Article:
My Take

Political reform starts with makeup of the nominating committee

PUBLISHED : Wednesday, 02 July, 2014, 4:54am
UPDATED : Wednesday, 02 July, 2014, 4:54am

For those fighting for "real" democracy, there are two stark choices. You either do it by brandishing public nomination. Or you fight to make the membership of the future nominating committee (NC) as democratically representative as possible.

We have wasted precious time and resources over public nomination. It's a dead end. Scholarism and the Federation of Students say it's that or nothing. Unfortunately, even moderate pan-democrats are pressured to support it. The much-weakened Democratic Party now plans to withdraw from the Alliance for True Democracy, whose version of public nomination won the most votes in Occupy Central's poll.

But beyond the noise and July 1 protests, think about what fighting for public nomination really means as a legislative process. As a proposal, it will never make it to Legco; and Beijing is certain to veto it in the almost impossible event that two-thirds of Legco approves it. So fighting for it means no reform and no universal suffrage. Even the most hardline Beijing stooges have a better offer.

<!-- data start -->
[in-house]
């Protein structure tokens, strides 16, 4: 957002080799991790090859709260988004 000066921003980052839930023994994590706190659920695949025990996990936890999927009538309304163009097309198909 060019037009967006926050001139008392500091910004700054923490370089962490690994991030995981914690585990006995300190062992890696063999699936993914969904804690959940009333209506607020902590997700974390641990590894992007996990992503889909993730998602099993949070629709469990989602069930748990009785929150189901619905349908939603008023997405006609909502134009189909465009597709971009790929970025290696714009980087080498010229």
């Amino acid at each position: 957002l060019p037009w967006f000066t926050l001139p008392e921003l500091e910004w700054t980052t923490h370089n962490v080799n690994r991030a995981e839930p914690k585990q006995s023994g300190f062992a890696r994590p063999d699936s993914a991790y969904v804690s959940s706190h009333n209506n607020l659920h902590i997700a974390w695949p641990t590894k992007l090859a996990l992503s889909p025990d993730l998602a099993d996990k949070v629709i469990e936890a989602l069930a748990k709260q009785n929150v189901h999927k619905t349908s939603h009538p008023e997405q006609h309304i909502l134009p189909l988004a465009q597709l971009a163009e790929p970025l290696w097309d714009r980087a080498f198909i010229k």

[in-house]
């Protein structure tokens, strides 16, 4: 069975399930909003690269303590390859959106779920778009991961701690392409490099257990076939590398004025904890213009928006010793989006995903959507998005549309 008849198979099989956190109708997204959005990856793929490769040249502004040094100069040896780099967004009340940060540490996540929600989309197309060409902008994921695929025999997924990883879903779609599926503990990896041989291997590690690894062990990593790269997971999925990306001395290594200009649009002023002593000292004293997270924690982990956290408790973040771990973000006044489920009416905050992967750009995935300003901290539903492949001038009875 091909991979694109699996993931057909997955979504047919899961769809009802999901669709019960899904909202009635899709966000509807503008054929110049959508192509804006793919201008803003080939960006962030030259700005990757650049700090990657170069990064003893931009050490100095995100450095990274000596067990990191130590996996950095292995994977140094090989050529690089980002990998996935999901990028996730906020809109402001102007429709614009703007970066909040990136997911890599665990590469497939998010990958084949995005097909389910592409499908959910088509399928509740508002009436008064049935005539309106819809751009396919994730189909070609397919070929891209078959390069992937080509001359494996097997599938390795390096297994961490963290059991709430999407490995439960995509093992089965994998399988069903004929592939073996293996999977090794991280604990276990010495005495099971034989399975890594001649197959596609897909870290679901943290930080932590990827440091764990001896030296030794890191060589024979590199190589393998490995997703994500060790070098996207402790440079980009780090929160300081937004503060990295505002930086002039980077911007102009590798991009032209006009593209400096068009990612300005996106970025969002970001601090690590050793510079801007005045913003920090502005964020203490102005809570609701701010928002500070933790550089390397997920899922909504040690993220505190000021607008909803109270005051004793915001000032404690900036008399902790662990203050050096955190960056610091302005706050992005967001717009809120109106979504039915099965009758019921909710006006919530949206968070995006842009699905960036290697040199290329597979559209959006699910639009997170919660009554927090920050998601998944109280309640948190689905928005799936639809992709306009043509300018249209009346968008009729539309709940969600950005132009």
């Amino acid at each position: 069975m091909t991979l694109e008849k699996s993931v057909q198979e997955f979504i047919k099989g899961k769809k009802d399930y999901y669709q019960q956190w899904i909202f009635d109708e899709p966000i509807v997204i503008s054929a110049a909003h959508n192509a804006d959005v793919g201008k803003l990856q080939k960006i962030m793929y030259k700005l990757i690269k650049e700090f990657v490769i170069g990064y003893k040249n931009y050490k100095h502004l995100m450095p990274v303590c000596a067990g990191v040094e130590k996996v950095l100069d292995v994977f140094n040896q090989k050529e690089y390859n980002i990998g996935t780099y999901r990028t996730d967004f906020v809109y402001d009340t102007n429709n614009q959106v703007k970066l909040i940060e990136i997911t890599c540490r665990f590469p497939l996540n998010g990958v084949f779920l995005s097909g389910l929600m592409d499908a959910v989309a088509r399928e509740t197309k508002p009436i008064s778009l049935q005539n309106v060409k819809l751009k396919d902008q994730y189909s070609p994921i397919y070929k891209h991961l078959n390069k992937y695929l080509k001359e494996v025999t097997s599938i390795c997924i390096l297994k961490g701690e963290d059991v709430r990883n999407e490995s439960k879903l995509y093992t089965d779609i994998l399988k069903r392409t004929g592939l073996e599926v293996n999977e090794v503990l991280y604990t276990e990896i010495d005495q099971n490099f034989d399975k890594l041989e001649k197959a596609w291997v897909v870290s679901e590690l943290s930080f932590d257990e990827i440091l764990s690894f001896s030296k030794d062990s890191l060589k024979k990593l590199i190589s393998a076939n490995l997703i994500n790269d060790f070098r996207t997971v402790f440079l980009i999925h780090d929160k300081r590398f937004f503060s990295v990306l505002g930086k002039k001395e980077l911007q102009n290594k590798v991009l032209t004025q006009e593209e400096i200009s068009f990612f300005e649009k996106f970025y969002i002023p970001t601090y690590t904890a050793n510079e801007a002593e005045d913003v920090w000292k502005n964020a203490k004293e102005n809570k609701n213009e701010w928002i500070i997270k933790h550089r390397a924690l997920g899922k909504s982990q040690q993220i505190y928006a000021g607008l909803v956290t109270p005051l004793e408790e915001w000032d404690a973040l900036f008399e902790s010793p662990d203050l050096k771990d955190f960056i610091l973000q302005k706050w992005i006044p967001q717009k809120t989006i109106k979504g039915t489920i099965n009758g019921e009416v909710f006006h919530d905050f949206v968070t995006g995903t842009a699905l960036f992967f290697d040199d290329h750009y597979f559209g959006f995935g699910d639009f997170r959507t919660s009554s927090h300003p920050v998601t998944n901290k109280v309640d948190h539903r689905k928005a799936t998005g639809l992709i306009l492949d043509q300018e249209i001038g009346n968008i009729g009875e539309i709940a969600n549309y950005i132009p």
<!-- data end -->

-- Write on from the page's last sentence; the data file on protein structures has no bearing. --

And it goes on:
Reforming the nominating committee remains the only viable route and it can accord with the pan-dems' aspirations. Let's start with the despised functional constituencies (FCs). These rotten boroughs exist not only in the legislature, but also in the election committee for the chief executive. Many of the subsectors within three of the committee's four sectors - businesses; professions; and labour, social services and religion - replicate FCs in Legco. Even the fourth, political sector, gives the Heung Yee Kuk representation, as Legco does.

The imperative is to avoid making the NC into another election committee. By reforming sector memberships, the NC can become a credible democratic institution. That same reform package can be used to redraw the distribution of FCs in the 2016 Legco election as a road map to phasing them out in the 2020 Legco election or thereafter. This is in line with the Basic Law and strictures from National People Congress' standing committee. So reforms of the 2016 and 2020 Legco elections and 2017 chief executive election are inextricably linked.

A democratically legitimate NC will also deal with the problem of pre-screening of chief executive candidates.